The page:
Cytokinesis in animal embryos requires the formation of the contractile ring, an actomyosin network that mediates pinching off of daughter cells after mitosis. One major unsolved problem in embryonic cleavage is why the cytokinetic furrow forms at a particular location, and why the spindles are oriented along particular planes of cleavage. One idea regarding the former has been suggested by the work of Dr. Ray Rappaport in sand dollars. His ideas have become known as the "astral stimulation" model; in this model, microtubules from the mitotic asters stimulate furrow formation.

Alteration of cleavage at the 3rd division in L. pictus by pressure. From a movie by Jeff Hardin, Univ. of Wisconsin.

Cleavage pattern can be altered by compressing embryos under a coverslip, forcing all cleavages to occur in the same plane. This technique can be used to address how important specific oriented divisions are for normal development in a variety of species. The movie below, by Jeff Hardin, shows how cleavage is altered at the 3rd division by pressure. In this case, a L. pictus embryo was compressed under a coverslip.

Cleavage under compression (3.4 Mb)
One possible signal for such stimulation is the activity of small G protein, Rho. When Rho activity is blocked using a Rho inhibitor (C3 transferase) , cytokinesis is blocked, even though nuclear divisions continue, as this micrograph shows, courtesy of George von Dassow, Center for Cell Dynamics, Univ. of Washington.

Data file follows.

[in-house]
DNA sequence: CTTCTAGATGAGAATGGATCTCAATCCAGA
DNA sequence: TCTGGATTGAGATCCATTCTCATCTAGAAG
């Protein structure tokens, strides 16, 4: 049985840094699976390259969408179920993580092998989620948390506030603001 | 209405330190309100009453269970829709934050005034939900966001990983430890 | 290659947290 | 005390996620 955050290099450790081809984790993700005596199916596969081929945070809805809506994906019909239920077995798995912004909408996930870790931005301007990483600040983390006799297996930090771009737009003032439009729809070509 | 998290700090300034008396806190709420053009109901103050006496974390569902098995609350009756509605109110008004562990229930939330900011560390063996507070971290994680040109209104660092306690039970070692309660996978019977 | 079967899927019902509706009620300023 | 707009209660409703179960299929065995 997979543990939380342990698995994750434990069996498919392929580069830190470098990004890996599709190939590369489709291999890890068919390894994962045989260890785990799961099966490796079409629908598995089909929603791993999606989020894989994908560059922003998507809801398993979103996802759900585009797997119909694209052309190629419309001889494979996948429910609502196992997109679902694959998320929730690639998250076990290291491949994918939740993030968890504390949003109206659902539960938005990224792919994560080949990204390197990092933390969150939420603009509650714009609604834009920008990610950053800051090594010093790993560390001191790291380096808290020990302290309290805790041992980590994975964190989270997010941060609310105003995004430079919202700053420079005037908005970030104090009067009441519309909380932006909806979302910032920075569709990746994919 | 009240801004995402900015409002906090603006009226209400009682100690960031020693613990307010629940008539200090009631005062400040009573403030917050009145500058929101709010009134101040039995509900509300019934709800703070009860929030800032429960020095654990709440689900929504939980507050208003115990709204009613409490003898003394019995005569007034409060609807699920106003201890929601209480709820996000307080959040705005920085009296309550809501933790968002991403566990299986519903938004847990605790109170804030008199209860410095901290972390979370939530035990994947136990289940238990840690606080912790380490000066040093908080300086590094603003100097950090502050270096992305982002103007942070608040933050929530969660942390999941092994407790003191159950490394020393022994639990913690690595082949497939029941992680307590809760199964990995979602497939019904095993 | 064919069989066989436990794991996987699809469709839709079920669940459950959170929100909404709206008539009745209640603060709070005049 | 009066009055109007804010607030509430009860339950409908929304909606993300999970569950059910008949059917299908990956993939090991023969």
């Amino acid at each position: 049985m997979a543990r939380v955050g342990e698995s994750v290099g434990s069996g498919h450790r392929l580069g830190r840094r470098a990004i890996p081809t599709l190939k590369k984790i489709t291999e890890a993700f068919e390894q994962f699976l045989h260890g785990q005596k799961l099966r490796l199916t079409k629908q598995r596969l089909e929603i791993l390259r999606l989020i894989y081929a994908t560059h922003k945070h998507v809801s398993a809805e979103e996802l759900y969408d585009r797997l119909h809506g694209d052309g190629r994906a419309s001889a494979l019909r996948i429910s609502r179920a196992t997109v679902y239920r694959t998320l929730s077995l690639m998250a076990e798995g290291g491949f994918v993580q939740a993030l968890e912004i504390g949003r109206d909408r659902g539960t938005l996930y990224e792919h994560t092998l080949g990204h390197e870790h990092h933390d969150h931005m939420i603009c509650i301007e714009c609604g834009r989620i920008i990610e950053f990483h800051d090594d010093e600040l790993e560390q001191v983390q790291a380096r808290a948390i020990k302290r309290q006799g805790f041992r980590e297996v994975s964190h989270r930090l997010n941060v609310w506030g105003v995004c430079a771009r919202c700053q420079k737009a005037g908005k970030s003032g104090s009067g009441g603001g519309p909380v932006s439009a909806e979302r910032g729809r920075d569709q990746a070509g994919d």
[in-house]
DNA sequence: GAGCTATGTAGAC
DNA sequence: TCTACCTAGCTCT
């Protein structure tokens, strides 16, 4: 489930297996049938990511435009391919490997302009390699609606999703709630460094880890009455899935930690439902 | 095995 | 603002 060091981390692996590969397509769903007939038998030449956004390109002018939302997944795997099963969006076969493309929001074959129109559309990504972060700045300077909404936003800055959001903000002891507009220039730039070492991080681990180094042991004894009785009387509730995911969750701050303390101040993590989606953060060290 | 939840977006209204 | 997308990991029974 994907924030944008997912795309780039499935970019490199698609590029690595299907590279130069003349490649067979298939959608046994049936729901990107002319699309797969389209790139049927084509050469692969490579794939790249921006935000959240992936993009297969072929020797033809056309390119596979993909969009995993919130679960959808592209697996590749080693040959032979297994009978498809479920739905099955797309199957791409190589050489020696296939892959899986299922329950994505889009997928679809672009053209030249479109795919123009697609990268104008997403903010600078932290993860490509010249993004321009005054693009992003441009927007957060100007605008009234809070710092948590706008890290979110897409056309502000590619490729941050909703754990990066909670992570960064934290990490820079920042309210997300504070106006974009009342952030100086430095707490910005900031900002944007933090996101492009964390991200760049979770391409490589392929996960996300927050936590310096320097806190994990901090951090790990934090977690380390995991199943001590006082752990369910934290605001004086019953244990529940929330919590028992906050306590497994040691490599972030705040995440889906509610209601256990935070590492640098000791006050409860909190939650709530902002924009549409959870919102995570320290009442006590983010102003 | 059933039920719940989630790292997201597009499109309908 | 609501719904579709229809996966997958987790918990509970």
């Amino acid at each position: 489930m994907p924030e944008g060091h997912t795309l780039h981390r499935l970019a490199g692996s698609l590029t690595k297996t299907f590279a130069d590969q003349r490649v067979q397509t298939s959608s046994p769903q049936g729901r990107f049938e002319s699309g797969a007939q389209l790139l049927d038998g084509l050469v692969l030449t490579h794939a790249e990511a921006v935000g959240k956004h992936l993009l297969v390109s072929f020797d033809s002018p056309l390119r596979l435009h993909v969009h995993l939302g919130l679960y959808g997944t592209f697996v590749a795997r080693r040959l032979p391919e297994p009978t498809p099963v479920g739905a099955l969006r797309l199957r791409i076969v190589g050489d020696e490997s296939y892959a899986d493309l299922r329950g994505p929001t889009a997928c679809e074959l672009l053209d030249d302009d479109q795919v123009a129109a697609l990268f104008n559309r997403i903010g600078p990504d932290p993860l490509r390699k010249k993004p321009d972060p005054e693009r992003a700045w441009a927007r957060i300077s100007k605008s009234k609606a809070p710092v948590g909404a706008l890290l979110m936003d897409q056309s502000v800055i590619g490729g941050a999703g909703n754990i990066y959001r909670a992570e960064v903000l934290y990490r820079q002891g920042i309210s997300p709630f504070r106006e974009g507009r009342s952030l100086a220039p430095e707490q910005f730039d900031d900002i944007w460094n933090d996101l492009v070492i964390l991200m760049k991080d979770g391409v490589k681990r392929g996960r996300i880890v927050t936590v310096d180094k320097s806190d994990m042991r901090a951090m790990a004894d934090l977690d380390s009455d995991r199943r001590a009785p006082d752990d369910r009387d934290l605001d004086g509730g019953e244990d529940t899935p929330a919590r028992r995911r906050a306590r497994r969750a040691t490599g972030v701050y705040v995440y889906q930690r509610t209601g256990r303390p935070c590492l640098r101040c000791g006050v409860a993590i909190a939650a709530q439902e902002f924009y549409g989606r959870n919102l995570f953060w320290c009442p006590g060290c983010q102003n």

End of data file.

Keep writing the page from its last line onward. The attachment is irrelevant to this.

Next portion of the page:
A Dendraster excentricus zygote injected with C3 transferase. Courtesy of George von Dassow, Center for Cell Dynamics, Univ. of Washington.

Rho activity can be monitored using a fluorescent protein that binds to the activated form of Rho. The following two movies (courtesy of Bill Bement, Univ. of Wisconsin-Madison) show that active Rho is recruited to cleavage furrows in echinoderm embryos.

Rho activity monitored using a fluorescent reporter at the 3rd division in S. drobachiensis. From a movie by Bill Bement, Univ. of Wisconsin.

Two movies show how Rho activity dynamically changes during cytokinesis. In the movie on the left, an 8-cell sand dollar embryo has been compressed so that all blastomeres cleave in the same plane. Note how active Rho appears at all cleavage furrows. In the movie on the right, micromeres form at the 4th cleavage in a sea urchin embryo. Active Rho again localizes to cleavage furrows, but the placement of the cleavage furrow is asymmetric along the animal-vegetal axis, resulting in smaller daughter cells (micromeres) and their larger siblings (macromeres).

Rho activity at 3rd cleavage (1.2 Mb) Rho activity in micromeres (1.9 Mb)